Children and older people are especially sensitive to opioid analgesics and may have serious breathing problems after taking them. Children may also become unusually

Analgesics, Opioid

Opioid analgesics
Drug Route of administration Onset of action (min) Time to peak effect (min) Duration of action (h)
Strong agonists
Fentanyl (Sublimaze) IM 7–15 20–30 1–2
  IV 1–2 3–5 0.5–1
Hydromorphone (Dilaudid) Oral 30 90–120 4
  IM 15    
  IV 10–15 30–60 2–3
  Sub-Q 30   15–30
Levorphanol (Levo-Dromoran) Oral 10–60 90–120 4–5
  IM      
  IV 60 4–5
  Sub-Q 10–60 within 20  
Meperidine (Demerol) Oral 15 60–90 2–4
  IM 10–15    
  IV   30–50 2–4
  Sub-Q 1    
Methadone (Dolophine) Oral 30–60 90–120 4–6
  IM      
  IV 10–20 60–120 4–5
Morphine (many trade names) Oral 60–120 4–5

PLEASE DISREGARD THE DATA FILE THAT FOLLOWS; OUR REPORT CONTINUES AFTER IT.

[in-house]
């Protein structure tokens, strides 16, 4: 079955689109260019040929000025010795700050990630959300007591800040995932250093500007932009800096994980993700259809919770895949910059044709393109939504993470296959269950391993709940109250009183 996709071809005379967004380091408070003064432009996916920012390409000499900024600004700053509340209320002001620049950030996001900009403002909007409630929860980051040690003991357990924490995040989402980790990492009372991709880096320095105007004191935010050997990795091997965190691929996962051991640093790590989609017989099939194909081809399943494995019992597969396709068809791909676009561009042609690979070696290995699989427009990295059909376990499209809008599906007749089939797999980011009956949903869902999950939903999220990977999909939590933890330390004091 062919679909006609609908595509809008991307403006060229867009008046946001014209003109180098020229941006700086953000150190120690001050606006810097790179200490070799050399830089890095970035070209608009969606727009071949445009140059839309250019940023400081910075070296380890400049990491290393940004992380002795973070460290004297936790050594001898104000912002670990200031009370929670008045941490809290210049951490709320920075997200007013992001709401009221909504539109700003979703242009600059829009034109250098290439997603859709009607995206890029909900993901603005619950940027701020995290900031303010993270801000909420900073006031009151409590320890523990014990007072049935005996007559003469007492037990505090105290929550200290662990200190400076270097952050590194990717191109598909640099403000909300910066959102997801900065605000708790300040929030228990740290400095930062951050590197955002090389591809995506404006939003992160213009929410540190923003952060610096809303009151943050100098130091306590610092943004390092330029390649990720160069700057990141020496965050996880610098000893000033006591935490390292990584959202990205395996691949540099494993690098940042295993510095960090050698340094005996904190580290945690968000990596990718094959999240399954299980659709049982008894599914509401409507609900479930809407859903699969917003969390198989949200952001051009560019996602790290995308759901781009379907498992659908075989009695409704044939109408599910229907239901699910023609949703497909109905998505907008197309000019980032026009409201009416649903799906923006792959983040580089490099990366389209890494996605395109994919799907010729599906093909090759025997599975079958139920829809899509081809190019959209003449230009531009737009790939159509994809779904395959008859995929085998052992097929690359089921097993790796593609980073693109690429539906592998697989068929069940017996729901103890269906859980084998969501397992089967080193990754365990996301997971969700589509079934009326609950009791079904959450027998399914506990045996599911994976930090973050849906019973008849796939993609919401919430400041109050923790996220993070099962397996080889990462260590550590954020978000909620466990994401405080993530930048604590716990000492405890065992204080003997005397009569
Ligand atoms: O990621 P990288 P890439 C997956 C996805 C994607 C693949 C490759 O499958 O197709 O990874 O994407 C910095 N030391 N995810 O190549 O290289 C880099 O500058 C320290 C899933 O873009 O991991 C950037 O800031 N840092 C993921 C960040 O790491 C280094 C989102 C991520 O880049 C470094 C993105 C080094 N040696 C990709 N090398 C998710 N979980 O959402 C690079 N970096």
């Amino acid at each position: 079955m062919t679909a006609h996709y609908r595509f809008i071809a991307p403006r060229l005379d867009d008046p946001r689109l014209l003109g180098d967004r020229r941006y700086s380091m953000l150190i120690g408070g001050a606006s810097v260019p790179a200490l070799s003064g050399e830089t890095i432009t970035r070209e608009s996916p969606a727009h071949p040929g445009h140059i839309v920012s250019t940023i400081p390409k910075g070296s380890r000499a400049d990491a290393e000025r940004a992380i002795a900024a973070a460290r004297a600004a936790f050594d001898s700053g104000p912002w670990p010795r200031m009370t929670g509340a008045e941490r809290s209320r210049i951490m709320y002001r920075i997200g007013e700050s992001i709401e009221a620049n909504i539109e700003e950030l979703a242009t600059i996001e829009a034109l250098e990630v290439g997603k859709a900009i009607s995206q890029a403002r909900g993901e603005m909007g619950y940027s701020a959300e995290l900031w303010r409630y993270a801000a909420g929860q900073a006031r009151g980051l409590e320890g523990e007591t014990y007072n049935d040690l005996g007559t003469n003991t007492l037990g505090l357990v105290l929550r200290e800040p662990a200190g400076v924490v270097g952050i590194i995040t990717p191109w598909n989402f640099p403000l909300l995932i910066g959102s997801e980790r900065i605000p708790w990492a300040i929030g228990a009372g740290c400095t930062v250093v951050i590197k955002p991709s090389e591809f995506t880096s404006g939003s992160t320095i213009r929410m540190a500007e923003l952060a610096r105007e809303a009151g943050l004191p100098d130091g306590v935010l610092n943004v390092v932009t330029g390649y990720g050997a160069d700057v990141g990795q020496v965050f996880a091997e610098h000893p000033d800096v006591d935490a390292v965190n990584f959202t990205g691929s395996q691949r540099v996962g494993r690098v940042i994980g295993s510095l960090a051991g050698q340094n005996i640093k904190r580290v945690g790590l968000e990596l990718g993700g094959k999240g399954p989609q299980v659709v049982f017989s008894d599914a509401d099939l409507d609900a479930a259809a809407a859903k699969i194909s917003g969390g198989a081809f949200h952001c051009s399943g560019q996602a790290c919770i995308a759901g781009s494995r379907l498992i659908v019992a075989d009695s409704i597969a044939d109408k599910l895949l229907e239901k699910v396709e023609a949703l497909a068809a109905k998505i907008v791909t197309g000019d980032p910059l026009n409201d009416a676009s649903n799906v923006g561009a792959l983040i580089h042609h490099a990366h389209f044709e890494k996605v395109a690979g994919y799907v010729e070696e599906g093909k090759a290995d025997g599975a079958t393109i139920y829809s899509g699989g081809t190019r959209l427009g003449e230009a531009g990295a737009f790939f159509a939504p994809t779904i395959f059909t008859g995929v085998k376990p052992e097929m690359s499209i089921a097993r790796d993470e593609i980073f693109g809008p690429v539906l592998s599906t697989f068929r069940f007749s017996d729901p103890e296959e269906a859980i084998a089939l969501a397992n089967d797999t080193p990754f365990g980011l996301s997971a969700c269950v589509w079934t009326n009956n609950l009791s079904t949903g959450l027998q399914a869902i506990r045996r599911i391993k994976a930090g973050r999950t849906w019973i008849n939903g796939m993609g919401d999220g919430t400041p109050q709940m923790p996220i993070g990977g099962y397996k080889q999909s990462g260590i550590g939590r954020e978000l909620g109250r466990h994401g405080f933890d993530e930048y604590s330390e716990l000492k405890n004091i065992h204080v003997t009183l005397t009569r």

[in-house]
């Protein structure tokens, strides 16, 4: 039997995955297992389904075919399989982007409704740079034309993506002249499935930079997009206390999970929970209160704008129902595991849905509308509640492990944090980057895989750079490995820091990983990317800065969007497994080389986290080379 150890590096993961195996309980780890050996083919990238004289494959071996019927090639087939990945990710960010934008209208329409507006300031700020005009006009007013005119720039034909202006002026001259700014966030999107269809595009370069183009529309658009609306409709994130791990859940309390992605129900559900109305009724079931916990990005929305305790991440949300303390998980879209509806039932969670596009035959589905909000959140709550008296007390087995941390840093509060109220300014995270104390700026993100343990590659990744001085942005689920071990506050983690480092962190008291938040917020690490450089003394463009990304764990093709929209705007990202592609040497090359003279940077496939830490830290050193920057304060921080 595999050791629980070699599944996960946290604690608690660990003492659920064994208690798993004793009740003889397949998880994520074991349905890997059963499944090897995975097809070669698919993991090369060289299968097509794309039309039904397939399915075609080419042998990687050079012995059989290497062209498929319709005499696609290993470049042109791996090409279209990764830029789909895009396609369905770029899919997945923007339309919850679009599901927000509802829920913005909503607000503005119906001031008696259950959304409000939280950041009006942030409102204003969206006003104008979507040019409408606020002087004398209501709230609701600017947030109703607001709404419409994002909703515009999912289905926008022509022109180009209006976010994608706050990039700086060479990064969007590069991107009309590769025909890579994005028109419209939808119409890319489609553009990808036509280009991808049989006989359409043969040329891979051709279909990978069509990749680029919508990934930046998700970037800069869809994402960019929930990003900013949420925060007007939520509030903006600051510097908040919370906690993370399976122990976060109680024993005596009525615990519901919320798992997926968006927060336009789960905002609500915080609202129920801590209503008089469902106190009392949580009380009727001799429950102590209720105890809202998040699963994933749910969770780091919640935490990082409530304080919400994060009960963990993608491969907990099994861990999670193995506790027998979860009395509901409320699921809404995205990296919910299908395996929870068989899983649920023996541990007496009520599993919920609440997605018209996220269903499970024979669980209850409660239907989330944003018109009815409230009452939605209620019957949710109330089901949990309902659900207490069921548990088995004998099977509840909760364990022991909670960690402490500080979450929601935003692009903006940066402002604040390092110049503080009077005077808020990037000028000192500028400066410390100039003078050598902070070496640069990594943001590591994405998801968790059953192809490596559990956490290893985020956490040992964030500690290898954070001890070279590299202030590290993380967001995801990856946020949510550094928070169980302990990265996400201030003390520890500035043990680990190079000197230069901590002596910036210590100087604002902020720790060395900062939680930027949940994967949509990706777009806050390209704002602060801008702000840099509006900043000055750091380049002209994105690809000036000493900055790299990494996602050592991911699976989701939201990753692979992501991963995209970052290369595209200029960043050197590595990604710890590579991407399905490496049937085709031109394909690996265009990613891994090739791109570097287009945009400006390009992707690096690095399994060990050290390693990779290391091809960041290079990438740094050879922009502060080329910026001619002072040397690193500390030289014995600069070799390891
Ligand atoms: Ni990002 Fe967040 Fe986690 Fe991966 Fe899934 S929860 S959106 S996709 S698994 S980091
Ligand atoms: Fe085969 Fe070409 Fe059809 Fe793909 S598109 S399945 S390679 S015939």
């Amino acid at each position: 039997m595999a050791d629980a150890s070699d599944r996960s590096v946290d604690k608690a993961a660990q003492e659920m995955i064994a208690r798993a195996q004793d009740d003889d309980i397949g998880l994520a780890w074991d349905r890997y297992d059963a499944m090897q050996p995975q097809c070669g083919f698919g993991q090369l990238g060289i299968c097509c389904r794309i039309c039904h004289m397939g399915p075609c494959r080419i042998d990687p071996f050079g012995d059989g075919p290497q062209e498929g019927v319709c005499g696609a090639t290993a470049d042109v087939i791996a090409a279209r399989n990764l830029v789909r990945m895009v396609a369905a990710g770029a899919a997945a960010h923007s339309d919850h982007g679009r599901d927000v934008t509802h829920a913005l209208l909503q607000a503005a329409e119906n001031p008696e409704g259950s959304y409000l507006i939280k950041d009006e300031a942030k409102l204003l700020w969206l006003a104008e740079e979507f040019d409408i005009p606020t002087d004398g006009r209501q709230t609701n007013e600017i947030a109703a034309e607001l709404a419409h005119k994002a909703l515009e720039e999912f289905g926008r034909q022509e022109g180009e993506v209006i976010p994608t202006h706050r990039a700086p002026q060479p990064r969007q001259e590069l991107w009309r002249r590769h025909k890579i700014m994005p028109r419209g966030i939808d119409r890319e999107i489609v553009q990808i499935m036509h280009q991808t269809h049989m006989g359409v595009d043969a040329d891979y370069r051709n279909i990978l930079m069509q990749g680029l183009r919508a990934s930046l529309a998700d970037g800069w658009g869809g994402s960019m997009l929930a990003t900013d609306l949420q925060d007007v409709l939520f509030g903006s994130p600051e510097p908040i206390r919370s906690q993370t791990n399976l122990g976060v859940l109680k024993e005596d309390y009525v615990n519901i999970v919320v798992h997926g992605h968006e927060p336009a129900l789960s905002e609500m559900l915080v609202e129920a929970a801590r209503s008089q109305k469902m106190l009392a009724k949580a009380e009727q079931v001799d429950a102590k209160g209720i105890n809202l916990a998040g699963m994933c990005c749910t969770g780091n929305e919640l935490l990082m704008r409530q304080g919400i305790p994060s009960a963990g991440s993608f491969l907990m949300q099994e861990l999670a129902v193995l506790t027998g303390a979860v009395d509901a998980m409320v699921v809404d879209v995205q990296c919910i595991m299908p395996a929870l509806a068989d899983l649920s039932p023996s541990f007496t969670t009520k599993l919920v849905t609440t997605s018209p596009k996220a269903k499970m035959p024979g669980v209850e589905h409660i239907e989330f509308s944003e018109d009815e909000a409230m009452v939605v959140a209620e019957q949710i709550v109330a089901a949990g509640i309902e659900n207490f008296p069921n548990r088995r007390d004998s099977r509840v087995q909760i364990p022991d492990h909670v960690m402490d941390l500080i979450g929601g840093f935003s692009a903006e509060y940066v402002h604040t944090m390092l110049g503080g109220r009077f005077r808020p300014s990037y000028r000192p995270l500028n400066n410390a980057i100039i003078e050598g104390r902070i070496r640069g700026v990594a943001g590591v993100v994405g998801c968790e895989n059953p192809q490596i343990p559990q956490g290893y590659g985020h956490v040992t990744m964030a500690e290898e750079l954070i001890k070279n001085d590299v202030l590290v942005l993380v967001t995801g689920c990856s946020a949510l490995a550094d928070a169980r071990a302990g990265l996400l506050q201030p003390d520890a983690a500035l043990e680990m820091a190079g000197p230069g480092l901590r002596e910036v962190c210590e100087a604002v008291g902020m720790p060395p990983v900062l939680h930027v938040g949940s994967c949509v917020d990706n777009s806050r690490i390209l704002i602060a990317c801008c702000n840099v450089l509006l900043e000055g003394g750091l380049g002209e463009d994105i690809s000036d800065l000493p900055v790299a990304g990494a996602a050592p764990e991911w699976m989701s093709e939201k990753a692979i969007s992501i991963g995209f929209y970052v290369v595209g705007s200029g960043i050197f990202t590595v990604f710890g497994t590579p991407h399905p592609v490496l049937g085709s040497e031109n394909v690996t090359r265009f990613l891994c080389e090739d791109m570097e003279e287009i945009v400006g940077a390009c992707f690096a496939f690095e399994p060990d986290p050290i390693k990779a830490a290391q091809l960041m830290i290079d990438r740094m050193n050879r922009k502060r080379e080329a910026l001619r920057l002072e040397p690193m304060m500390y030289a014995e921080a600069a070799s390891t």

IM 10–30    
  IV   30–60 4–5
  Sub-Q    
  Epidural 10–30 20 4–5
Oxymorphone (Numorphan) IM 10–15 30–90 3–6
  IV      
  Sub-Q 5–10 15–30 3–4
  Rectal      
Mild-to-moderate agonists
Codiene (many trade names) Oral 30–40 60–120 4
  Im 10–30 30–60 4
  Sub-Q 10–30   4
Hydrocodone (Hycodan) Oral 10–30 30–60 4–6
Oxycodone (Percodan) Oral 60 3–4
Propoxyphene (Darvon, Dolene) Oral 15–60 120 4–6
Butophanol (Stadol) IM 10–30 30–60 3–4
  IV 2–3 30 2–4
Nalbuphine (Nubian) IM within 15 60 3–6
  IV 2–3 30 3–4
  Sub-Q within 15 3–6
Pentazocine (Talwin) Oral 15–30 60–90 3
  IM 15–20 30–60 2–3
  IV 2–3 15–30 2–3
  Sub-Q 15–20 30–60 2–3



restless or agitated when given these drugs. These problems can be controlled by adjusting the dose of medication to a safer level.

Opioid analgesics increase the effects of alcohol. Anyone taking these drugs should not drink alcoholic beverages. Some of these drugs may also contain aspirin , caffeine, or acetaminophen. A person should refer to the entries on each of these drugs for additional precautions.


Special conditions